One morning many years ago at one of my favourite cafes, I became enamoured with a customer I’d not seen before. She was an older lady, with a sleek, silvery-white bob and giant turquoise reading glasses. Her outfit was humble but screamed style.
She began frequenting the cafe and we slowly became friends. We’d sit at adjacent tables, each with a copy of the Sydney Morning Herald open to the puzzles page, each doing as much of the crossword as we could before trading answers. She always got more than me.
Antonia, surname then unknown, didn’t talk about herself in great detail, but over time I learned snippets about her life. She was a working writer; she grew up in New Zealand; she had two daughters.
But when she casually mentioned she’d worked at British Vogue through the 60s, 70s and 80s, I almost spat out my coffee. I knew exactly who she was.
Known for her exceptional wit, guts and punk approach to everything, Antonia Williams was one of the most revered fashion journalists of the 20th century. She was also an editor, an author, an art critic, an art collector, a literary reviewer, an authority on architecture and design and a total badass.
She had collaborated with Issey Miyake, shadowed Andy Warhol and hung out on the set of Monty Python films. Once on assignment in Russia, she sent an unsigned postcard to a family friend who just happened to be the head of New Zealand intelligence. The mysterious card, reading simply “From Russia with love”, sparked a flurry of activity in Kiwi intelligence agencies, who thought it could be a message from a Soviet spy trying to defect.
And I believe she did it all in giant turquoise reading glasses.
She had lived, to put it mildly, quite a life. And now she was my friend.
I have a habit of making friends in cafes. As a freelancer who already worked from home pre-pandemic, I used to break up most weekdays with a working coffee or meal at one of my local caffeine providers.
Most of these friendships are extremely casual, mostly played out as long chats when we happened to be sitting near each other or if the cafe was quiet and the waitstaff were bored. But that’s not to say they weren’t significant.
A lovely manager, doing a post-graduate degree herself, was my one-woman peer support group for the final year of my master’s.
A manic pixie dream waiter provided a few nights of platonic fun and reckless abandon when I badly needed to have fun and abandon things recklessly. I’m not entirely convinced I didn’t imagine him.
And an old Italian man who seemed to live on a stool outside a cafe I once lived near would tell me what were clearly epic lies about life in the old country when I’d take a break from caring for my sick mum.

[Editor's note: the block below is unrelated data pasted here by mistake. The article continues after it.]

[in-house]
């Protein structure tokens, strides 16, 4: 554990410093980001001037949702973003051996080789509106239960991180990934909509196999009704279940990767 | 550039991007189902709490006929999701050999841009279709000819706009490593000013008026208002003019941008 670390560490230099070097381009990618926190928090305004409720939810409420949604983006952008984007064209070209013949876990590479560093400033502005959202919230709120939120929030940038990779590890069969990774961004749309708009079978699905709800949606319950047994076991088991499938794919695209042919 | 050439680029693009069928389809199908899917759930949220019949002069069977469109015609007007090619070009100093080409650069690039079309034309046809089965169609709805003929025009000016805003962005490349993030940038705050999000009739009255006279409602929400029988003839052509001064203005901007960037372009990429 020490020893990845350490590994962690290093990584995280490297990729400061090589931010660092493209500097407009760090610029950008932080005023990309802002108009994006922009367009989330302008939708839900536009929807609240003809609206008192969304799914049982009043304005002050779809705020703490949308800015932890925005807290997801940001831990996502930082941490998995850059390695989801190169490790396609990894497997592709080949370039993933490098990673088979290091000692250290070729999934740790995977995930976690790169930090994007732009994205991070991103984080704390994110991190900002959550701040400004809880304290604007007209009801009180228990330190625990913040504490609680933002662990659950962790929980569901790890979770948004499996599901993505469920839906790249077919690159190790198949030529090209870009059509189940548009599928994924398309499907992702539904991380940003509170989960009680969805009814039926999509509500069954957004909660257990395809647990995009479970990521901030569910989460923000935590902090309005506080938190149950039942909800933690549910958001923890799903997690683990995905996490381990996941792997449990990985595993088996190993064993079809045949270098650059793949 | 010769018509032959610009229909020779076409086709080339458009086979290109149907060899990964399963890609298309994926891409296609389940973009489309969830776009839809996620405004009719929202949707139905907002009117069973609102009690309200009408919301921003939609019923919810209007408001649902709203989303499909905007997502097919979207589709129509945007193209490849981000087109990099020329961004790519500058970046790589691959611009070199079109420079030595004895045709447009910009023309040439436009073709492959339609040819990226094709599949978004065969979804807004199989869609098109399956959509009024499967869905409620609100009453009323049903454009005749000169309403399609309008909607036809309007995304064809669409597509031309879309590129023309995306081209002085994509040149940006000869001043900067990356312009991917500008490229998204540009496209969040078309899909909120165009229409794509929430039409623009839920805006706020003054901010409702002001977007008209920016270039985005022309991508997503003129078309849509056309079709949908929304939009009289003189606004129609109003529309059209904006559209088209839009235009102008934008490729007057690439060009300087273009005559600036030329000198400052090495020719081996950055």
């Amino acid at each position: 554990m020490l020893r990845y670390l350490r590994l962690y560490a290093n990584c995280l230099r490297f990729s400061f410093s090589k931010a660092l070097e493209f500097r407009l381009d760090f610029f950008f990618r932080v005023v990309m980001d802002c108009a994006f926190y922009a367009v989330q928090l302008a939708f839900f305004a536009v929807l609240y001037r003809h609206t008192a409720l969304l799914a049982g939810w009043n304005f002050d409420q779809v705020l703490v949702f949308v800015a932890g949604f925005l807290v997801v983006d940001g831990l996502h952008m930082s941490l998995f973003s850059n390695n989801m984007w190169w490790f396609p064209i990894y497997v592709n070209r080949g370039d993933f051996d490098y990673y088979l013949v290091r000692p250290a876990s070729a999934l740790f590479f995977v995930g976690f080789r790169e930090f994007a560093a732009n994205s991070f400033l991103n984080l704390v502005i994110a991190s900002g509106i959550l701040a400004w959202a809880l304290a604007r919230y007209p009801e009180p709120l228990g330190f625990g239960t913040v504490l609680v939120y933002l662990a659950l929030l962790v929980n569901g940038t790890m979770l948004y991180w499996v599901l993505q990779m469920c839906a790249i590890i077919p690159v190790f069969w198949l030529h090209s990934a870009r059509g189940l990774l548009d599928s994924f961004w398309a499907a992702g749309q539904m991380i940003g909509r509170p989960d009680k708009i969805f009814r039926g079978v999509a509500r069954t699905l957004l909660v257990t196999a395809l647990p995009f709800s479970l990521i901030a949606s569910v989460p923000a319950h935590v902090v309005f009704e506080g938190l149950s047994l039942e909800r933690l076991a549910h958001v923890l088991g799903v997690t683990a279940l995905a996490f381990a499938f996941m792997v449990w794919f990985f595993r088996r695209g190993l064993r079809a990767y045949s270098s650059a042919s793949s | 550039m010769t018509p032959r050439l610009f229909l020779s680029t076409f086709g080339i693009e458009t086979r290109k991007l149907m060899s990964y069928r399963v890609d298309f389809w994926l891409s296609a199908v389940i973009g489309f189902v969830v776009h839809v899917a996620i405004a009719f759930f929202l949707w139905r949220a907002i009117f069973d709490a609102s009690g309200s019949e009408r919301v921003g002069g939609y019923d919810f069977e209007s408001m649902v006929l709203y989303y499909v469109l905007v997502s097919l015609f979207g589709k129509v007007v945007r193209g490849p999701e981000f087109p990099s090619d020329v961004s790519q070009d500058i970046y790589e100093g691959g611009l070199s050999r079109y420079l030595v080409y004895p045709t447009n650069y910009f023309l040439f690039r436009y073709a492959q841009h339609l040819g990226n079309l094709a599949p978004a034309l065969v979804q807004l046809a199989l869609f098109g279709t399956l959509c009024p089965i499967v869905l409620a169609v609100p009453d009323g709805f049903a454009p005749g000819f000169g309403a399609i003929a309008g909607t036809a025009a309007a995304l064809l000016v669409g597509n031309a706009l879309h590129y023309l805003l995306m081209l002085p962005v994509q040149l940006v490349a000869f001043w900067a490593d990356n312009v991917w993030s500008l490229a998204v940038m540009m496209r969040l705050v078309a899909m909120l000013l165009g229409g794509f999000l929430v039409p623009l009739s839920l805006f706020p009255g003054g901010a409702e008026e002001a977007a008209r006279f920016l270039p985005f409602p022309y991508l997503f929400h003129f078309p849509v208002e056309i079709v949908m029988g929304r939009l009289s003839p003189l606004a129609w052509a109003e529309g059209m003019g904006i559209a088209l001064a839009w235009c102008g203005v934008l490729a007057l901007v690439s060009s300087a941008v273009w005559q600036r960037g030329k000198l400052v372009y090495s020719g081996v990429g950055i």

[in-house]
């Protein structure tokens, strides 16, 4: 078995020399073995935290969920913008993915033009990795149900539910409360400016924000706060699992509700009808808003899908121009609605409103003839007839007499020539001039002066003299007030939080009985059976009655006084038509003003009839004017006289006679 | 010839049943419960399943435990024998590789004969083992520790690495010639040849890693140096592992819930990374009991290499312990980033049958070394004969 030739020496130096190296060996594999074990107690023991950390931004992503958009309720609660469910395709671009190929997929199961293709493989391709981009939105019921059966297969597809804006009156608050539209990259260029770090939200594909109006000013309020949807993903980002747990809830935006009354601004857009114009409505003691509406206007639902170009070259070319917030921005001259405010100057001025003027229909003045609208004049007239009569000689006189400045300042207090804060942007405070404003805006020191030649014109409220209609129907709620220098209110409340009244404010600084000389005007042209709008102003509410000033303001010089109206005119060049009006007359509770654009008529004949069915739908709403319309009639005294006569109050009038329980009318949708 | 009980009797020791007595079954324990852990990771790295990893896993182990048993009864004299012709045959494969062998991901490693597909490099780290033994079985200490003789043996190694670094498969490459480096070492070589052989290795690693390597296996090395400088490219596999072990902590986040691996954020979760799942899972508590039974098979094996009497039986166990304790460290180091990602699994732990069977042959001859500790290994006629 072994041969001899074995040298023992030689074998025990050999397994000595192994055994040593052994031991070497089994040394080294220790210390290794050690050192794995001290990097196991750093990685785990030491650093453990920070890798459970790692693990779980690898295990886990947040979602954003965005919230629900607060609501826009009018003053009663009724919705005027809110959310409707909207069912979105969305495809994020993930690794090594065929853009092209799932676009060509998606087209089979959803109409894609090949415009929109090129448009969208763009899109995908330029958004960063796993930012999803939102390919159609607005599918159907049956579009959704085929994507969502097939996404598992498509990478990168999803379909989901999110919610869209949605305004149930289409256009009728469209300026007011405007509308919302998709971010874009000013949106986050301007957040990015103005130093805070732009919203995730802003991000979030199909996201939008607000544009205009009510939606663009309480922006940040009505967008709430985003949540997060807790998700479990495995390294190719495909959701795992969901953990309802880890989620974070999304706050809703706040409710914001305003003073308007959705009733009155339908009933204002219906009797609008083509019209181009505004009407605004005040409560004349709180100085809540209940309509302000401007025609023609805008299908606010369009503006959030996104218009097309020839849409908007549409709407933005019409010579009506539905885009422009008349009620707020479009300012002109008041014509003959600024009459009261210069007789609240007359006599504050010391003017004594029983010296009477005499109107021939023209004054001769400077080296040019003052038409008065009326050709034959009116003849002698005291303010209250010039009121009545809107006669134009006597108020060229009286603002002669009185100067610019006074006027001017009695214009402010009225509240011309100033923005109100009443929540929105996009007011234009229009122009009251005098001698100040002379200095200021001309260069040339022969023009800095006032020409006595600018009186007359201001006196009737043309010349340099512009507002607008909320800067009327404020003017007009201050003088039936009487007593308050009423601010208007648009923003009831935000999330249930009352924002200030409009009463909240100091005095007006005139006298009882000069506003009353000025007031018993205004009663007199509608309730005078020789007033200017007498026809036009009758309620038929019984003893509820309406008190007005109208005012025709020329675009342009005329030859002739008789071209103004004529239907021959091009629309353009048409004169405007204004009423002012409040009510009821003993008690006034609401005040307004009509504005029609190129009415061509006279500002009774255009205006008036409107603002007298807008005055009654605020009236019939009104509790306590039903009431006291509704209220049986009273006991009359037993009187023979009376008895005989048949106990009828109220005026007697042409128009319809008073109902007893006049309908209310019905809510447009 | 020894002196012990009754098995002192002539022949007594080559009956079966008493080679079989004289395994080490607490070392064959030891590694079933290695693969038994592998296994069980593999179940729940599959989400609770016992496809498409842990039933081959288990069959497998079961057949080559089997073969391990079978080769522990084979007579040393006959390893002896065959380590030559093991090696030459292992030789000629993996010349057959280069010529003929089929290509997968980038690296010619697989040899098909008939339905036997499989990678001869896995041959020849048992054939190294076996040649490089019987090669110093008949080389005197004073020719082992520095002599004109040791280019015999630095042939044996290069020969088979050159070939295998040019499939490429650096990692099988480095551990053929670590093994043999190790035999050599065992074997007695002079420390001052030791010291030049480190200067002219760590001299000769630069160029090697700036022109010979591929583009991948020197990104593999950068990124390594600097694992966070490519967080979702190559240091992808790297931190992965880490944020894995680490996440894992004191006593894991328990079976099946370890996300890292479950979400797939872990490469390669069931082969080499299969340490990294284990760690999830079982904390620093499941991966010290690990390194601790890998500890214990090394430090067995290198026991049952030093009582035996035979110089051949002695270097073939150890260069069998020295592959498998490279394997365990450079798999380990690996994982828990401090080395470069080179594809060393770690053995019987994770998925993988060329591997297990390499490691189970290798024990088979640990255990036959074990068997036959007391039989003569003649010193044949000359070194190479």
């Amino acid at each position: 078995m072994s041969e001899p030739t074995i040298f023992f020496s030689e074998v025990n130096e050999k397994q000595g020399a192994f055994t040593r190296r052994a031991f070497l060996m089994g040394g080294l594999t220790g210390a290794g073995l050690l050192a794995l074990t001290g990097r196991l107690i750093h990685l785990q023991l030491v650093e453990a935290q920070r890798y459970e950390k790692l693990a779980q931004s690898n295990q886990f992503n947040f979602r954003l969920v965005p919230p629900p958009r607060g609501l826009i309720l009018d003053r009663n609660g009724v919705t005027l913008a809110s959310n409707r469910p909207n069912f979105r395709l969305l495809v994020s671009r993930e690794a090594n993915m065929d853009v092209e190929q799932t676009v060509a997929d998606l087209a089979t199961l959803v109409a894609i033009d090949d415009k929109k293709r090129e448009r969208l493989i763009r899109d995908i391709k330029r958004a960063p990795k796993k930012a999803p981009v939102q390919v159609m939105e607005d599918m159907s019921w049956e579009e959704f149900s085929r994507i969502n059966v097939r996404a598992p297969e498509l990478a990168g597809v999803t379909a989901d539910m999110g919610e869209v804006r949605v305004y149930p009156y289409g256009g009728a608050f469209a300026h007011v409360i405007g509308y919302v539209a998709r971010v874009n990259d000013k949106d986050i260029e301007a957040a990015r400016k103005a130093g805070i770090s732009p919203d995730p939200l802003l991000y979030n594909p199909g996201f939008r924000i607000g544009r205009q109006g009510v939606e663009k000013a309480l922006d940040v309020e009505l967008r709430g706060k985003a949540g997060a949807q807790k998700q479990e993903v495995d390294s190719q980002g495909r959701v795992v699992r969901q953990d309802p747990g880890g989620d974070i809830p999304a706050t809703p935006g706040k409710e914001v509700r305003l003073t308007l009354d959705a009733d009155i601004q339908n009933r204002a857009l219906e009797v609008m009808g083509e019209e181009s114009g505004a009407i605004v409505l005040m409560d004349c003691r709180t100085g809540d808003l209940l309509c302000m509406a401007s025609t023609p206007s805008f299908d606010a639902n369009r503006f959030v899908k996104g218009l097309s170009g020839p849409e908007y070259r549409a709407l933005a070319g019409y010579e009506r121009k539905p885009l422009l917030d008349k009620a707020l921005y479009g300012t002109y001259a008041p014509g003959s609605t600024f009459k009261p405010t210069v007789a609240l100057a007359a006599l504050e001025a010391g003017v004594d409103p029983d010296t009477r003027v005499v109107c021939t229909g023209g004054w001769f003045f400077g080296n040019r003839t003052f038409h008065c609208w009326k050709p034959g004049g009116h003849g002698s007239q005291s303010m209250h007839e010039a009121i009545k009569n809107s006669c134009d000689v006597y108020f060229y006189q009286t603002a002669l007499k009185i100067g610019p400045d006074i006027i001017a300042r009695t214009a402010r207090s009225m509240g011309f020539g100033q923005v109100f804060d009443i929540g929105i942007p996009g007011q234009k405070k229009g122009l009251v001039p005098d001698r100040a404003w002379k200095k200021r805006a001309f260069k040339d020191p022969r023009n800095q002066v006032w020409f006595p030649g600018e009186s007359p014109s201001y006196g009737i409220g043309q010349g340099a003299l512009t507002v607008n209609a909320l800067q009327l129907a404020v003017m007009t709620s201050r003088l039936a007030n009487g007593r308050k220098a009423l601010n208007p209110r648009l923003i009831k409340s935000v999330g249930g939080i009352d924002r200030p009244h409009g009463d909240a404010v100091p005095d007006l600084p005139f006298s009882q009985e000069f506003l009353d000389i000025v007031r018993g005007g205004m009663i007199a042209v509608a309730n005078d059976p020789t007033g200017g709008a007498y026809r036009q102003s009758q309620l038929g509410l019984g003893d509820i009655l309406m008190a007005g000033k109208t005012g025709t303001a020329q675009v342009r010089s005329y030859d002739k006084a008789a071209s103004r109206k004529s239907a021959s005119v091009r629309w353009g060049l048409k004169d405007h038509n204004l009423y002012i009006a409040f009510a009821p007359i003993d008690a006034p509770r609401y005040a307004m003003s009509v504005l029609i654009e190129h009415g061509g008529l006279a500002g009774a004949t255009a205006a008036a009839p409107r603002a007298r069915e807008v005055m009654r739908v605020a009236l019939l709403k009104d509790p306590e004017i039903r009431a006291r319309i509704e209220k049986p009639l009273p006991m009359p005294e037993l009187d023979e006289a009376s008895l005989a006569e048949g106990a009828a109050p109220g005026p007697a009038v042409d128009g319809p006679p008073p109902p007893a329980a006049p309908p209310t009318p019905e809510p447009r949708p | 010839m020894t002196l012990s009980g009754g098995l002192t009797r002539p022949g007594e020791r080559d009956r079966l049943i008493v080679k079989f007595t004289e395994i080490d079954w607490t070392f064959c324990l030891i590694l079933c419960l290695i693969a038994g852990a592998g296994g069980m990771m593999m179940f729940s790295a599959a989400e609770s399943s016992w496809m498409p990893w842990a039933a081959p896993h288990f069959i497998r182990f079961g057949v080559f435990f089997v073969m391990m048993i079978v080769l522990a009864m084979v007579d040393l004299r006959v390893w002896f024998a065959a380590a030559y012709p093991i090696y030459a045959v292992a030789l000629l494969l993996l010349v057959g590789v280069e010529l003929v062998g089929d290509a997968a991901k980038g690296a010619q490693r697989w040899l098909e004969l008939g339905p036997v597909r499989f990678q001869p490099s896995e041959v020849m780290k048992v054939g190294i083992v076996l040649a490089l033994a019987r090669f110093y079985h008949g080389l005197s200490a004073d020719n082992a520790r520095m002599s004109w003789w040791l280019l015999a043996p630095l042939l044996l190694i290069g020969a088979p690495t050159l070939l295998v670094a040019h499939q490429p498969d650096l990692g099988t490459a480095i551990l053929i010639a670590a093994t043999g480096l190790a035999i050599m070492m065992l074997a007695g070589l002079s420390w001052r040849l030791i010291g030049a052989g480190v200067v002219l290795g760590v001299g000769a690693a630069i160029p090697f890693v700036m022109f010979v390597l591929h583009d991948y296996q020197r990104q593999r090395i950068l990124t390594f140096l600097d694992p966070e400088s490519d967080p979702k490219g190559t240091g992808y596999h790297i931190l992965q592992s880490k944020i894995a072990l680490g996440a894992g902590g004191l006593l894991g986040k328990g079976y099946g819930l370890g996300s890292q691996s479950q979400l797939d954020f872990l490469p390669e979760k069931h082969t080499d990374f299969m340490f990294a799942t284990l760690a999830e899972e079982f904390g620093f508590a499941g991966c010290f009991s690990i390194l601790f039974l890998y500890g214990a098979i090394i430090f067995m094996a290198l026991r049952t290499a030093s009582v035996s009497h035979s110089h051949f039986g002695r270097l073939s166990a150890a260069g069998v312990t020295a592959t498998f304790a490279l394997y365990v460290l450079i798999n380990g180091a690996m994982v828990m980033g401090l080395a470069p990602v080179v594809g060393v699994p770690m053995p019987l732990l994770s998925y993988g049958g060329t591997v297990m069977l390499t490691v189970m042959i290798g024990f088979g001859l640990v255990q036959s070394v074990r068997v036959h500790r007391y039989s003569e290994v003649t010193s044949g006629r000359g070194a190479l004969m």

Beyond the smashed avo stacks and the turmeric lattes can lie real human connection and the heart of a community
However, a few latte-based friendships ran deeper.
I met my best friend of 10 years in a cafe where she was a barista and I a regular, drawn together by a mutual love of fashion and the Mighty Ducks movies.
Then there’s the cafe owner with whom I bonded over mental health struggles. We could always tell when the other was having a rough time and we’d often confide in each other.
And of course, there’s Antonia.
(Full disclosure: I also befriended a girl who conned me out of $2,000 and a real-life Patsy Stone who turned out to be a raging antisemite. But two bad poached eggs shouldn’t spoil the lot.)
I haven’t sat in a cafe with my laptop since Covid-19 took the world hostage, but I do still get a takeaway coffee most days to support my local cafes.
Even though in Sydney we’re now allowed to dine in, I’m erring on the side of caution and dining out minimally until this thing is over, if it ever actually ends. And although I can easily forgo cafe food, some days I do kind of miss the characters. And their dogs.
Cafe culture is now such an intrinsic part of urban Australian life and one easily written off as pretentious and wasteful. But beyond the smashed avo stacks and the turmeric lattes can lie real human connection and the heart of a community.
In this way, cafes are no different to corner stores, fish-and-chip shops, pubs, clubs and other places where locals congregate. Everyone has their Cheers, their Sams, Norms and Frasiers.
There are a million things worse than not being able to hang out in cafes and I feel the weight of my privilege in even saying it’s something I miss. But being able to do so again will mean we’re through the worst of this waking nightmare and I look forward to that day.
I began to notice Antonia’s hands trembling and movements slowing. As her speech suffered and she struggled to fill in her beloved crossword, I understood what was happening. My late father had Lewy body dementia, which presents as much physically as it does mentally.
I didn’t say anything, waiting for her to bring it up if she wanted to. Eventually, she told me she would be moving to a “smaller place”, which I imagined was somewhere with proper care. I helped her sell some furniture and then she was gone.
Earlier this year, while bushfires raged and Covid-19 was still other countries’ problem, I received a call from her youngest daughter. Somewhere along the way we’d discovered I actually knew Theo from school but she’d been living in London for a long time. Knots in my stomach, I answered the phone, fearing the worst.
Antonia Williams died on 7 February 2020, aged 79, surrounded by her family. An enfant terrible who will forever inspire me, her death leaves a giant hole in the world’s stocks of style and substance. I’m so glad that of all the coffee joints, in all the towns, in all the world, she walked into mine.